Global impact and prevention of Ebola

Is Ebola Only in Africa?

First identified in 1976 in what is now the Democratic Republic of Congo (then Zaire), Ebola is most commonly found in West African countries. It can also be spread throughout the world by travelers carrying infected body fluids.

Most outbreaks occur in villages near dense, forested areas where fruit bats live. These animals are the natural reservoir host for ebolaviruses.


Ebola is a severe and often fatal viral hemorrhagic fever. Early symptoms resemble flu and include fever over 38°C, headache, joint and muscle pain, weakness, loss of appetite, diarrhea, vomiting, and a rash that appears as discoloured elevations on the skin (maculopapular). In some cases the virus causes internal and external bleeding.

The incubation period, the time between exposure and the onset of symptoms, can range from 2 to 21 days, although eight to ten days is common. Many people die from the disease because they do not get timely medical care. Cultural beliefs that encourage family and friends to care for ill patients, along with burial practices that bring mourners into contact with the bodies of the deceased, increase the risk of spreading the disease.

Health practitioners can diagnose Ebola by asking questions and doing tests, such as a blood test or an oral swab. They will need to isolate you for up to 21 days and monitor you closely for signs of the illness.


Ebola is spread by direct contact with body fluids of an infected person, including saliva, blood, sweat, feces, vomit, breast milk and semen. The virus can also be transmitted by touching an object that has come into contact with these fluids. Health care workers and people caring for sick relatives are at particular risk. Proper use of personal protective equipment greatly reduces this risk.

Until recently, most EVD outbreaks were confined to rural areas in Africa. However, the 2014-2016 outbreak impacted heavily urbanized Guinea, Liberia and Sierra Leone. Weak public health infrastructure and damage to road systems, transportation networks and telecommunication made it difficult to respond to the outbreak quickly. Furthermore, distrust in government led to attacks on healthcare workers, which contributed to the transmission of the disease.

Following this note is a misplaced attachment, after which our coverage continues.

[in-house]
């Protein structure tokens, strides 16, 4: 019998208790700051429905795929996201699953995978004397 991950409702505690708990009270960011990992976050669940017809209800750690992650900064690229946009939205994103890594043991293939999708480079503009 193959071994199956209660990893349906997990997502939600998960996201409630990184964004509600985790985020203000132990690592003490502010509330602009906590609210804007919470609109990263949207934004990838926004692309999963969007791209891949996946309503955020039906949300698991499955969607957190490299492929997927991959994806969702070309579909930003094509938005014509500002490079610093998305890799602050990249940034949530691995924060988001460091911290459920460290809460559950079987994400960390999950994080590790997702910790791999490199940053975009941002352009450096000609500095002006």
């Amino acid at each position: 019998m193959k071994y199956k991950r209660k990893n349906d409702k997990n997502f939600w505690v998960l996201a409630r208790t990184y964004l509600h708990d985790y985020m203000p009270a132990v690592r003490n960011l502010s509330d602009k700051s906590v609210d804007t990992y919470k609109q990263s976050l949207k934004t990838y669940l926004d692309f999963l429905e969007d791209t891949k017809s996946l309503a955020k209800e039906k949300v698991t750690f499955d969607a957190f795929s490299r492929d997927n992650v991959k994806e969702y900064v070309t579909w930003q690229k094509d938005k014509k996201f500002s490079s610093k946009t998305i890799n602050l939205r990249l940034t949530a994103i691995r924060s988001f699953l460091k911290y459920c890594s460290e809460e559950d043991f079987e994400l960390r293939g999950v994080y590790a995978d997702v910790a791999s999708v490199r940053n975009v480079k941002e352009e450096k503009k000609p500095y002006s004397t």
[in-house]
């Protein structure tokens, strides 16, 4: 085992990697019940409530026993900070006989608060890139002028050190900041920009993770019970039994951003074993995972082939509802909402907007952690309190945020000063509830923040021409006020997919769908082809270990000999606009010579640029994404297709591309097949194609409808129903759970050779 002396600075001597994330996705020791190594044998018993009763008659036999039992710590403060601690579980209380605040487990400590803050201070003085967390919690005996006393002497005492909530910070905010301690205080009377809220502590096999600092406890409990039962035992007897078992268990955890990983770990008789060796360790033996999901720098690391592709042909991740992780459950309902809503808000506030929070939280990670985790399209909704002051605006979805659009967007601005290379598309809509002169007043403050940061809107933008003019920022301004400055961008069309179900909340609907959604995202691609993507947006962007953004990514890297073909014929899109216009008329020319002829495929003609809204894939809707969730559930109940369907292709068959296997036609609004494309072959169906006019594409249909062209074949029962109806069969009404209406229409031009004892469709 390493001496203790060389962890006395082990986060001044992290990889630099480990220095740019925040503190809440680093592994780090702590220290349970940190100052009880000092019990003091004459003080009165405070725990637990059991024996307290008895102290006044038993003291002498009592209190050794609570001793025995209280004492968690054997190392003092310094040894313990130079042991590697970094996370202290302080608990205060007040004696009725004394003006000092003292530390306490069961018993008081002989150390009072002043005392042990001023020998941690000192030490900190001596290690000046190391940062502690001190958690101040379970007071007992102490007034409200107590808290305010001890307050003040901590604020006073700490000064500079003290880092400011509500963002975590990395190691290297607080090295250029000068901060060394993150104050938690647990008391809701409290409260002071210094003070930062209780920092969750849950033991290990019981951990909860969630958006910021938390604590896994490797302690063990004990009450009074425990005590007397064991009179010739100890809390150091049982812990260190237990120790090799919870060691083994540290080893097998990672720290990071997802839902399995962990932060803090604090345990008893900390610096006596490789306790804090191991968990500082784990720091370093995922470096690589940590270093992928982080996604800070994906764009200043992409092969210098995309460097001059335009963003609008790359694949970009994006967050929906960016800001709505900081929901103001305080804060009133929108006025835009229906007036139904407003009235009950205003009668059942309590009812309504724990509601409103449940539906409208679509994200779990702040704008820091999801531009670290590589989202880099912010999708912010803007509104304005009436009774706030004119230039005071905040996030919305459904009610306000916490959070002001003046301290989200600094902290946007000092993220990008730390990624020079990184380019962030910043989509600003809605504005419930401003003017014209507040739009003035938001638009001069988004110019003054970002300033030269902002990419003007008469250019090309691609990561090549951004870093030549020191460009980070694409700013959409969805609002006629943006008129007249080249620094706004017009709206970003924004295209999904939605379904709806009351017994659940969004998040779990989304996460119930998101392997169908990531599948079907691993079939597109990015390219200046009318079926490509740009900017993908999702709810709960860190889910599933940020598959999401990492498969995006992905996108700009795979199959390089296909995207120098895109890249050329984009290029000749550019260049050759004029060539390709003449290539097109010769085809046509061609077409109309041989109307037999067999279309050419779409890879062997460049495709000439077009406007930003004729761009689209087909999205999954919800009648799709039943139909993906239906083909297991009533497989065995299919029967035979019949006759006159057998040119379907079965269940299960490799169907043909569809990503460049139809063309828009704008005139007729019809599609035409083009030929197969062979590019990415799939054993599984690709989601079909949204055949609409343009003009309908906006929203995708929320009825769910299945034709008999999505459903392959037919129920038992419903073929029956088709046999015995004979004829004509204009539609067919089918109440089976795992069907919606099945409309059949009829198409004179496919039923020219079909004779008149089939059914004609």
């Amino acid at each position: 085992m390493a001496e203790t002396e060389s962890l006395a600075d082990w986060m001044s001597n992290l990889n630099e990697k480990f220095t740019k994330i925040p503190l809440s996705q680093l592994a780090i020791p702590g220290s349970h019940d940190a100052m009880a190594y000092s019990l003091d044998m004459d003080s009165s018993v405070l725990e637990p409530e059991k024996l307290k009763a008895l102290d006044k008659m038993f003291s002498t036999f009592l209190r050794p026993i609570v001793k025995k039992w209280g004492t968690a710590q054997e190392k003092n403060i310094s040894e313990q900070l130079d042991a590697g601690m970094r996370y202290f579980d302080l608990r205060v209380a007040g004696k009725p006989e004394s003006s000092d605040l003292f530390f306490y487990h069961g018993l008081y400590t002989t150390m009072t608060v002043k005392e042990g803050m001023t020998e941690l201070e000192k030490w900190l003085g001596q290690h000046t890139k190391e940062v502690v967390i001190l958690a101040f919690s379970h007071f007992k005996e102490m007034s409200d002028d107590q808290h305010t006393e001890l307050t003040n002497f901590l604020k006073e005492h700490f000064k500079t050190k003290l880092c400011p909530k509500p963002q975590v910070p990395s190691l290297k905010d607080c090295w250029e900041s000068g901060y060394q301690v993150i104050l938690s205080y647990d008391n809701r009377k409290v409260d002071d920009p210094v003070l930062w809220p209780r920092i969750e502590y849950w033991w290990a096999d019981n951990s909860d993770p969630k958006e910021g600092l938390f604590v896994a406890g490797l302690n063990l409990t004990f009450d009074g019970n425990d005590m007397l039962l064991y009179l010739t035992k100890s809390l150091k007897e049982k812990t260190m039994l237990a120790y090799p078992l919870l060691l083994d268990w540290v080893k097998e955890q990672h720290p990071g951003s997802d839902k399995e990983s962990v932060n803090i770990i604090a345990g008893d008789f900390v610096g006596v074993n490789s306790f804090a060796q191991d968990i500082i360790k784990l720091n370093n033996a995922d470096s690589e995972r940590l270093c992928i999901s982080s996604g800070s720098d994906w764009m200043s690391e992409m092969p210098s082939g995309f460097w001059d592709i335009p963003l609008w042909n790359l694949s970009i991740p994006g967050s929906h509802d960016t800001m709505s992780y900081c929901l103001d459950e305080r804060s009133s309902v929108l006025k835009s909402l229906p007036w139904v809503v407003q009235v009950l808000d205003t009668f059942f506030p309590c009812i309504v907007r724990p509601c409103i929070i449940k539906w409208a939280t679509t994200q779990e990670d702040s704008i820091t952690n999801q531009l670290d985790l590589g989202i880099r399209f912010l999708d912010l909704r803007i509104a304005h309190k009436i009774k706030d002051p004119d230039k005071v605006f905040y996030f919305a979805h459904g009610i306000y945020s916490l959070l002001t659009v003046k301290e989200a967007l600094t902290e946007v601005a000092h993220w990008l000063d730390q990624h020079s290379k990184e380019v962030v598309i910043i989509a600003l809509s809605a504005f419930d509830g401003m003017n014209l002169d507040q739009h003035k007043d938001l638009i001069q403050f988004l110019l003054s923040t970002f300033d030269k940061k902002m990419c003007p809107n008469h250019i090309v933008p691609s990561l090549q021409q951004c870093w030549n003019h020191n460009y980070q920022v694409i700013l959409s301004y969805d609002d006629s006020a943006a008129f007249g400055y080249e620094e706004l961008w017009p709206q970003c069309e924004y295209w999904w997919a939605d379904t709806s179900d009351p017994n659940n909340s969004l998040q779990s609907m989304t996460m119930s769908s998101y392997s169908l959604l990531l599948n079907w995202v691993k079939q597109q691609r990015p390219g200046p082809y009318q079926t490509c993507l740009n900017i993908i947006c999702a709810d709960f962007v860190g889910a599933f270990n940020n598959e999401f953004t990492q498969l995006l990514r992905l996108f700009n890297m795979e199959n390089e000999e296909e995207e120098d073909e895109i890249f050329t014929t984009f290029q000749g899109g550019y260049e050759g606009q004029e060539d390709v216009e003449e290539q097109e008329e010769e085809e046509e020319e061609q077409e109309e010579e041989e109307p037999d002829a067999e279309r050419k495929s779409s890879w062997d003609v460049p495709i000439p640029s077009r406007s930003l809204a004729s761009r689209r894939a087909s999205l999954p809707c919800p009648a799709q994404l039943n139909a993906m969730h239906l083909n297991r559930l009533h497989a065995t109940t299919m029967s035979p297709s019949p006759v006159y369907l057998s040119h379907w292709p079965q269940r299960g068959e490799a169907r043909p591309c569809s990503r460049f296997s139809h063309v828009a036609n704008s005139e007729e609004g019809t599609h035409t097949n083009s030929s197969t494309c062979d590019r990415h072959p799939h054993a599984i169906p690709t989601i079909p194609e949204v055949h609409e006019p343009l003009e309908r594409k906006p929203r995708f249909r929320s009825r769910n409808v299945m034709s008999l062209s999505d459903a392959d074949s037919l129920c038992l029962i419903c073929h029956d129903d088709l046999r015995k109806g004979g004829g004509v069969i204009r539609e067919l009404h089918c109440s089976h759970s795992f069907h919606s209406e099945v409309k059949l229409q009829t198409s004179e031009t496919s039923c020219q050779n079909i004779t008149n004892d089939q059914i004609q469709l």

Ebola belongs to a family of viruses known as filoviruses and causes hemorrhagic fever. The virus is native to Africa and has been associated with lethal outbreaks of hemorrhagic fever since 1976. The virus is named after the Ebola River in Democratic Republic of Congo. Scientists believe that fruit bats are the natural reservoir for the virus.


Health-care workers can get infected with Ebola if they are exposed to the virus when treating patients and do not follow strict infection control procedures. Pregnant women who are infected can also pass the virus on to their unborn babies or in breastmilk. Survivors can remain infectious for up to 21 days after they recover.

The Ebola epidemic in West Africa illustrates the need for countries to build up their own health care systems to deal with disease outbreaks. These include the training of health workers and adequate funding for health infrastructure. The 2014-2016 outbreak in Sierra Leone, Guinea and Liberia was exacerbated by years of civil conflict that undermined public health systems and weakened economies.

International aid support for repairing and strengthening health-care systems in these areas is vital. Such support should not be tied to restrictions on travel or trade. Instead, it should focus on improving the capacity of developing countries to respond quickly to emerging threats.


As the outbreak in Guinea, Liberia and Sierra Leone demonstrated, the success of any efforts to contain Ebola hinges on community-level factors. These include a strong culture of communal living in many African societies, where people look to their communities for support and guidance. Therefore, any intervention aimed at changing behaviours that lead to the spread of disease must have the support of local leaders and elders.

In addition, the countries most affected by the Ebola outbreak were emerging from civil conflict. This led to damaged health care systems, with only a small number of medical workers to serve the population.

The successful control of the epidemic required a range of public health measures including fever surveillance, patient identification, isolation and tracking of contacts. These strategies, together with community understanding and safe burial practices, have been shown to be effective in stopping the spread of the virus. Despite the successes achieved so far, further progress in preventing and controlling the disease will require sustained international investment in sub-Saharan Africa.

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